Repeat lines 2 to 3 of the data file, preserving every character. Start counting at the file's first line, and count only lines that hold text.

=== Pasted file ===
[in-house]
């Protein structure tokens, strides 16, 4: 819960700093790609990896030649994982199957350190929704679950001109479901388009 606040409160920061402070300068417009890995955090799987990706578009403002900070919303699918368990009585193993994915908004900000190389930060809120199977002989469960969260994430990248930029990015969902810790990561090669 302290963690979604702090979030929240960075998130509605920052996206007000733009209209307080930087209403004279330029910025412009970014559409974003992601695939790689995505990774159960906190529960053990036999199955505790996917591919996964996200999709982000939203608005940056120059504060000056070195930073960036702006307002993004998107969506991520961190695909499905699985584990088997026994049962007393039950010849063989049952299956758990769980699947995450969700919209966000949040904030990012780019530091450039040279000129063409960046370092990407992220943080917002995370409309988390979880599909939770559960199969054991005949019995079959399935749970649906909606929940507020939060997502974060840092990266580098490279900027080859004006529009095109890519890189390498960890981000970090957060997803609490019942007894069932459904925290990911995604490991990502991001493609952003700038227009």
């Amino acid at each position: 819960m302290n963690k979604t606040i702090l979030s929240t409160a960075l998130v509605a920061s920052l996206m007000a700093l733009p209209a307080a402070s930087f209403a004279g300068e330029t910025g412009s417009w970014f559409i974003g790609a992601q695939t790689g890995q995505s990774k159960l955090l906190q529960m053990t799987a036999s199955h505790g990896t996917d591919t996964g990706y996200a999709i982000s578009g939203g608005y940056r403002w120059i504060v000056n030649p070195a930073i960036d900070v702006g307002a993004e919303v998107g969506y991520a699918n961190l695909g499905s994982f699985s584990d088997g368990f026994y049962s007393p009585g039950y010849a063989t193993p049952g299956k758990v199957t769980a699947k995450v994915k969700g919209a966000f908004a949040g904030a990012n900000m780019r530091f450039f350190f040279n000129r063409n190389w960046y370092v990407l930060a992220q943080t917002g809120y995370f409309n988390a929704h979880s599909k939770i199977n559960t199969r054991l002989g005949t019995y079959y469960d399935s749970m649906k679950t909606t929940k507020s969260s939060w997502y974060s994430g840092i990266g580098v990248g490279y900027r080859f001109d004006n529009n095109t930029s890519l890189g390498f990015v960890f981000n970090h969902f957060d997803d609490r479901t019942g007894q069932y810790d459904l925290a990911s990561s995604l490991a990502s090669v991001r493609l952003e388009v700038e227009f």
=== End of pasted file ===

């Protein structure tokens, strides 16, 4: 819960700093790609990896030649994982199957350190929704679950001109479901388009 606040409160920061402070300068417009890995955090799987990706578009403002900070919303699918368990009585193993994915908004900000190389930060809120199977002989469960969260994430990248930029990015969902810790990561090669 302290963690979604702090979030929240960075998130509605920052996206007000733009209209307080930087209403004279330029910025412009970014559409974003992601695939790689995505990774159960906190529960053990036999199955505790996917591919996964996200999709982000939203608005940056120059504060000056070195930073960036702006307002993004998107969506991520961190695909499905699985584990088997026994049962007393039950010849063989049952299956758990769980699947995450969700919209966000949040904030990012780019530091450039040279000129063409960046370092990407992220943080917002995370409309988390979880599909939770559960199969054991005949019995079959399935749970649906909606929940507020939060997502974060840092990266580098490279900027080859004006529009095109890519890189390498960890981000970090957060997803609490019942007894069932459904925290990911995604490991990502991001493609952003700038227009």
């Amino acid at each position: 819960m302290n963690k979604t606040i702090l979030s929240t409160a960075l998130v509605a920061s920052l996206m007000a700093l733009p209209a307080a402070s930087f209403a004279g300068e330029t910025g412009s417009w970014f559409i974003g790609a992601q695939t790689g890995q995505s990774k159960l955090l906190q529960m053990t799987a036999s199955h505790g990896t996917d591919t996964g990706y996200a999709i982000s578009g939203g608005y940056r403002w120059i504060v000056n030649p070195a930073i960036d900070v702006g307002a993004e919303v998107g969506y991520a699918n961190l695909g499905s994982f699985s584990d088997g368990f026994y049962s007393p009585g039950y010849a063989t193993p049952g299956k758990v199957t769980a699947k995450v994915k969700g919209a966000f908004a949040g904030a990012n900000m780019r530091f450039f350190f040279n000129r063409n190389w960046y370092v990407l930060a992220q943080t917002g809120y995370f409309n988390a929704h979880s599909k939770i199977n559960t199969r054991l002989g005949t019995y079959y469960d399935s749970m649906k679950t909606t929940k507020s969260s939060w997502y974060s994430g840092i990266g580098v990248g490279y900027r080859f001109d004006n529009n095109t930029s890519l890189g390498f990015v960890f981000n970090h969902f957060d997803d609490r479901t019942g007894q069932y810790d459904l925290a990911s990561s995604l490991a990502s090669v991001r493609l952003e388009v700038e227009f």